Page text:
Windows Storage Server 2003, Part 4

My previous three commentaries described the features, functionality, and common uses for Windows Storage Server 2003, Microsoft's optimized file server. Common uses I described included file serving, file server consolidation, Storage Area Network (SAN) integration, and backup and recovery. I want to explore a few more uses for Windows Storage Server and investigate its future and impact on the storage market.

This September, Microsoft's hardware partners will begin releasing Windows Storage Server-based Network Attached Storage (NAS) devices. One partner, Iomega, will introduce two models, 205 (160GB) and 305 (240GB), whose prices will start at less than $1000. Either Iomega model could serve as a small business server for a company with fewer than 10 employees and could incorporate today's most popular small business applications such as Intuit's QuickBooks Pro financial software and Microsoft Office 2003. The business could connect various desktops to the server through a Wi-Fi network and could sign with a reputable ISP that provides a T1 line for fixed-price phone services, high-speed Internet connections, and Web and email hosting services. This setup should cost well under $5000. And, because you can remotely manage Windows Storage Server across the Internet, a consultant could easily support this configuration for a small business that doesn't have on-staff IT personnel.

As I mentioned in my July 9 commentary, I believe that Windows Storage Server-based NAS devices will serve as front-end gateways to SANs. You can use Windows Storage Server's Volume Shadow Copy Service (VSS) and Virtual Disk Service (VDS) features to control the underlying functionality of a SAN. DataCore's SANsymphony uses VSS and VDS to enable Windows Storage Server to invoke storage configuration, space allocation, and data replication services on a wide variety of SAN devices. Such capabilities let Windows systems administrators use an OS they understand instead of learning a new proprietary OS to run a SAN. If systems administrators can take advantage of SAN features (e.g., dynamic allocation of storage, LUN maintenance, hardware replication, snapshot management) from a Windows Storage Server-based NAS device, they're more likely to adopt the new NAS-and-SAN-fusion storage solutions.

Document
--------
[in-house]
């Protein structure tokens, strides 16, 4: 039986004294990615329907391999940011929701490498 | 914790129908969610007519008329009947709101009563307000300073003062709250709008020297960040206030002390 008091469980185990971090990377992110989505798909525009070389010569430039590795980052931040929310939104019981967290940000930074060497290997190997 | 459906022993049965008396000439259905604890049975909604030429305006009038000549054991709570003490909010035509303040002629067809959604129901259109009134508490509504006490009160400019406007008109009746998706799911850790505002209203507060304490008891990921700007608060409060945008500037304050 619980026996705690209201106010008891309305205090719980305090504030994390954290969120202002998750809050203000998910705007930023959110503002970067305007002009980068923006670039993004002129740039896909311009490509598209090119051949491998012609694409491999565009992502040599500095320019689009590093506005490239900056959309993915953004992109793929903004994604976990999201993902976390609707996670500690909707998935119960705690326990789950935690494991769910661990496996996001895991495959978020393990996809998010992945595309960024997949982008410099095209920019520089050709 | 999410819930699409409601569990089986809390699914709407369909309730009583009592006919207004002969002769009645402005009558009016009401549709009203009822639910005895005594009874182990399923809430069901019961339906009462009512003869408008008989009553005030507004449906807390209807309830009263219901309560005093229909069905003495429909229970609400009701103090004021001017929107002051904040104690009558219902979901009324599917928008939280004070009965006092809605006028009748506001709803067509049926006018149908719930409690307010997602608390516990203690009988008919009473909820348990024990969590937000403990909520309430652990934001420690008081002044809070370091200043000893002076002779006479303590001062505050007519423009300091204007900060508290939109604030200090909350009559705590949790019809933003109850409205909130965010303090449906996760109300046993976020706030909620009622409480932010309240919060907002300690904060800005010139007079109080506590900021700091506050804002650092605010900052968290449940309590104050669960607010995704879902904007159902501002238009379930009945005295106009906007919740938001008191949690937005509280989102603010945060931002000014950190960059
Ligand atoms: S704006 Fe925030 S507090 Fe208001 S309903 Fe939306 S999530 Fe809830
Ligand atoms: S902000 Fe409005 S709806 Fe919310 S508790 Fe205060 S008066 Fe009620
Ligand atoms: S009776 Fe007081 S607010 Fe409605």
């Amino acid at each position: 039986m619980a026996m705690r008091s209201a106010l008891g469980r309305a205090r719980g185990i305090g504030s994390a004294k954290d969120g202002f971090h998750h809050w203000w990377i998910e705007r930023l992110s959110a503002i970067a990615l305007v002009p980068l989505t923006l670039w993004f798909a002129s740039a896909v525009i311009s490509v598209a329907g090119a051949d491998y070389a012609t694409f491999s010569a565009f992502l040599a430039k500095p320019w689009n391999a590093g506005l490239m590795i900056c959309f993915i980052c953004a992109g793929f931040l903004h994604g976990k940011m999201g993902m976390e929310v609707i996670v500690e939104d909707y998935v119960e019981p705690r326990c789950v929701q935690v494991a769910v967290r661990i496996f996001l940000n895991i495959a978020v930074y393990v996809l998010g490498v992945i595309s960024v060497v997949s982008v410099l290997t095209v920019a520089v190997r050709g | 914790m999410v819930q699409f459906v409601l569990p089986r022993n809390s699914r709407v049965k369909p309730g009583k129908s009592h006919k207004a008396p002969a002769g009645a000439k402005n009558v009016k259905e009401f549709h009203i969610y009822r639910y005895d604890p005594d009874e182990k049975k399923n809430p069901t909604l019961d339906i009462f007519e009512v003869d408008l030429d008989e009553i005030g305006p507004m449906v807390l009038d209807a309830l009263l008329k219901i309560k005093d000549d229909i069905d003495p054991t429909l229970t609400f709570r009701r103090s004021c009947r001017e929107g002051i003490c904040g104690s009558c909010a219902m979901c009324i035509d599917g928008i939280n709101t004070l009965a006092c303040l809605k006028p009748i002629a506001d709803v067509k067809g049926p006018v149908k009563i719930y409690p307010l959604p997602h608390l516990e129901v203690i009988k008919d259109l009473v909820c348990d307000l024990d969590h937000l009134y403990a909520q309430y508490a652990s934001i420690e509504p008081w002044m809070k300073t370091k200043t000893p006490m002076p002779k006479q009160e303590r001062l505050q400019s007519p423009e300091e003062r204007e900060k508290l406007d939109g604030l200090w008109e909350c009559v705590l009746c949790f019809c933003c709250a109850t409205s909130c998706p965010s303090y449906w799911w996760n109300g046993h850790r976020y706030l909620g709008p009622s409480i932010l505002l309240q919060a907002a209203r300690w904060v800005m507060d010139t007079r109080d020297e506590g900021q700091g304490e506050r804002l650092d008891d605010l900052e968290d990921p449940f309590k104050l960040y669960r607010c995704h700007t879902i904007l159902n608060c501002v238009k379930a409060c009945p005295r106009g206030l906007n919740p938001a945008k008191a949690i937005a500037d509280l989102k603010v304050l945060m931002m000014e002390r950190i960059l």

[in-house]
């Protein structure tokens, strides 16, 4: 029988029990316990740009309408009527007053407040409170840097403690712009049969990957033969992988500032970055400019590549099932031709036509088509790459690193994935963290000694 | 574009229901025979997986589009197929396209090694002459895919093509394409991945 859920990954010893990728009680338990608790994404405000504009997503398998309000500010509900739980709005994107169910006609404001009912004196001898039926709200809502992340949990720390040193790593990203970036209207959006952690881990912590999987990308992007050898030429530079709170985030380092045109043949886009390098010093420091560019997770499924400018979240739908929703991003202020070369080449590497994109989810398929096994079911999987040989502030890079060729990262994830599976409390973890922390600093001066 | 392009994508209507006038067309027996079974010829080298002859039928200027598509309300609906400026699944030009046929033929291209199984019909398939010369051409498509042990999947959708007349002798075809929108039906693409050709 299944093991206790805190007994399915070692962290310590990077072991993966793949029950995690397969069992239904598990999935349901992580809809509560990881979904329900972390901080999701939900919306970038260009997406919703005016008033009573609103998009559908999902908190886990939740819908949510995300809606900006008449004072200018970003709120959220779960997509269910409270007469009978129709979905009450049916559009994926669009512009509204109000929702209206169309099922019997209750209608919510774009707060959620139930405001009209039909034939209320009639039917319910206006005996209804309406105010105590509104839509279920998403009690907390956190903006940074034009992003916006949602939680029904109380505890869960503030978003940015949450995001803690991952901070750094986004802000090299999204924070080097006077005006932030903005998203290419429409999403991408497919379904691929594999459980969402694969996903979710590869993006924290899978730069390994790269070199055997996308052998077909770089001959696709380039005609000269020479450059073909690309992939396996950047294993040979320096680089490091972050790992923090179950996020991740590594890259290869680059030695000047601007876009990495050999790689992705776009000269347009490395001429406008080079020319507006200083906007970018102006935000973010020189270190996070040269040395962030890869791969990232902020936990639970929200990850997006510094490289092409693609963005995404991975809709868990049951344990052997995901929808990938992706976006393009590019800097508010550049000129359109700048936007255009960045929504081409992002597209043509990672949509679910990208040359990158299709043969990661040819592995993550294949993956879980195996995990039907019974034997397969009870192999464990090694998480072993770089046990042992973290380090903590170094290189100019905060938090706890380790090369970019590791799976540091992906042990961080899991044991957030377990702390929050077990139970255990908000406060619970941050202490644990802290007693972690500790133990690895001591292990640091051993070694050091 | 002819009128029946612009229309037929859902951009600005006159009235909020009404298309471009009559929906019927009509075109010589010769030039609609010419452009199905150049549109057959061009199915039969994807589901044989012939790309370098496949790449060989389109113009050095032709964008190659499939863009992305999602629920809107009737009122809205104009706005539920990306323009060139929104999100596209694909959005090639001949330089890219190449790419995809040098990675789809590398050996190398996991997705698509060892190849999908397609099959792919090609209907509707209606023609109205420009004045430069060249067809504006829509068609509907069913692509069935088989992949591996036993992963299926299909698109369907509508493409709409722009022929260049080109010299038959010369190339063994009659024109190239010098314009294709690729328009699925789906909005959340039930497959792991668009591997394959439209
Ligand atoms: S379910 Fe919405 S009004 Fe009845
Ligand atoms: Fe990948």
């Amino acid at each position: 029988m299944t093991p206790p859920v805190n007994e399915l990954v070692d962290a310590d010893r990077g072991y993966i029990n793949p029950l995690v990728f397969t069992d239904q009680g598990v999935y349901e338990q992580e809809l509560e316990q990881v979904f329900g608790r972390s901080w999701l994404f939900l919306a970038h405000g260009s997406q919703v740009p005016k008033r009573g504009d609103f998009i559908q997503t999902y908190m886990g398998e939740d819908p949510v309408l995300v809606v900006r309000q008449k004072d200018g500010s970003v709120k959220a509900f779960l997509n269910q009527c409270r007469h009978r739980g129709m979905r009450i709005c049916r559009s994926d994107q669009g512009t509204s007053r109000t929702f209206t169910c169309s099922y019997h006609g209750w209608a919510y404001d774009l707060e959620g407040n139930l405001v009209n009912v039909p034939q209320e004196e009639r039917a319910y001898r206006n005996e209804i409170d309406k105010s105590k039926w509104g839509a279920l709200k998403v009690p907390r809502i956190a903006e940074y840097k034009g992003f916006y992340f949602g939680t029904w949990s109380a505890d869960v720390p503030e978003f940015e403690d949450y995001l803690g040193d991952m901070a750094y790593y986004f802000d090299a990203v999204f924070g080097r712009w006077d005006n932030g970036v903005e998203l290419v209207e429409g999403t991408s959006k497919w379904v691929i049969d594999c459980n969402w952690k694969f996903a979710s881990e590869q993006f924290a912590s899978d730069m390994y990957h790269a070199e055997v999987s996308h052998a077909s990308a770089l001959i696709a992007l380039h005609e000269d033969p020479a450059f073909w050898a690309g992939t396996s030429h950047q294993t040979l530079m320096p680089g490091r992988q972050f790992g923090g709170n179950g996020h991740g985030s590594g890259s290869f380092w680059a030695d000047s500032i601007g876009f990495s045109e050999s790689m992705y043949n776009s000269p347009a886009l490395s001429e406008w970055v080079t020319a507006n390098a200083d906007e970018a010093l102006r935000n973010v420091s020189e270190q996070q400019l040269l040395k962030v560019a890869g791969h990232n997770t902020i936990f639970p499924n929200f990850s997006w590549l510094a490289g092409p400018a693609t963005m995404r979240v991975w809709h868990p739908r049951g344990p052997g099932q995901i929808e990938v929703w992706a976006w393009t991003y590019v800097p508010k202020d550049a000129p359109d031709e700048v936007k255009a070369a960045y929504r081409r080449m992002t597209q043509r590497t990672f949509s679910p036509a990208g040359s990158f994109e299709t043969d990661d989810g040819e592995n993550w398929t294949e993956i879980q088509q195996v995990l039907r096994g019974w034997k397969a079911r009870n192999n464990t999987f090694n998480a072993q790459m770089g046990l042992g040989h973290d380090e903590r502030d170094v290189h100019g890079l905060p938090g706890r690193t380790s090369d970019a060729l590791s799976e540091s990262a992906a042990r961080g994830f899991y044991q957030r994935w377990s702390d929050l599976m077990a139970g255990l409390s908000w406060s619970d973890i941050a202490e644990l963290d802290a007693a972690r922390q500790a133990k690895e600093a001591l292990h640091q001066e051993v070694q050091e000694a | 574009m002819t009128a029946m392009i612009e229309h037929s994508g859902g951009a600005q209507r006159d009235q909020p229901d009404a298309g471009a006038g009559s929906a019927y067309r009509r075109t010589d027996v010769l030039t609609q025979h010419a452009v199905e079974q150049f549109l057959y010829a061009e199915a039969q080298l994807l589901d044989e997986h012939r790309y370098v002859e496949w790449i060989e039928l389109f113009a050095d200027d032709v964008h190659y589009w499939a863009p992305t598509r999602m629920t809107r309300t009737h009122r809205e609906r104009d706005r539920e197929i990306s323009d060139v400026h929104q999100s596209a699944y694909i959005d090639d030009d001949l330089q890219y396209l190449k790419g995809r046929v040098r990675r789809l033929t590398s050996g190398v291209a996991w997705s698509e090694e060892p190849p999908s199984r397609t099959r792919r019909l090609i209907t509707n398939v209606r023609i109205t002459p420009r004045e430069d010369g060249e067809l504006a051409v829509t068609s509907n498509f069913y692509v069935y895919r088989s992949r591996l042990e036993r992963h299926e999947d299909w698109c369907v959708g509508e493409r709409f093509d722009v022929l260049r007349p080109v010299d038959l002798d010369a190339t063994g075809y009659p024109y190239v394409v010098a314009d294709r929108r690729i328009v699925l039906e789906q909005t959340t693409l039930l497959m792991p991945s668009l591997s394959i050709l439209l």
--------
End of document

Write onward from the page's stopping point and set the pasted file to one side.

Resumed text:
According to IDC, Microsoft Windows Powered NAS (WPNAS) devices have garnered 41 percent of the market share for NAS units shipped. That figure is up 8 percent from the previous quarter If this trend continues, Windows Storage Server-based NAS devices will gain the majority market share in the next quarter. Four primary user decision factors are price, partner reputations, administrators' comfort with Windows Storage Server, and ease of use. If Windows administrators can buy a competitively priced NAS device from a major IT manufacturer (e.g., Dell, IBM, Iomega, Hewlett-Packard--HP) that uses a standard Windows Server OS (i.e., Windows Storage Server) and has a feature set that rivals its competitors, those Windows administrators will likely buy Windows Storage Server-based devices rather than proprietary OS devices. Microsoft's hardware partners will match prices with non-Windows–based NAS devices and win sales. In time, Windows Storage Server will be able to control most SAN functionality through VDS and VSS, making it easier for Windows administrators to take advantage of sophisticated storage features without having to learn a proprietary SAN OS. I plan to follow Windows Storage Server's progress to see whether it lives up to its potential impact on the storage market.

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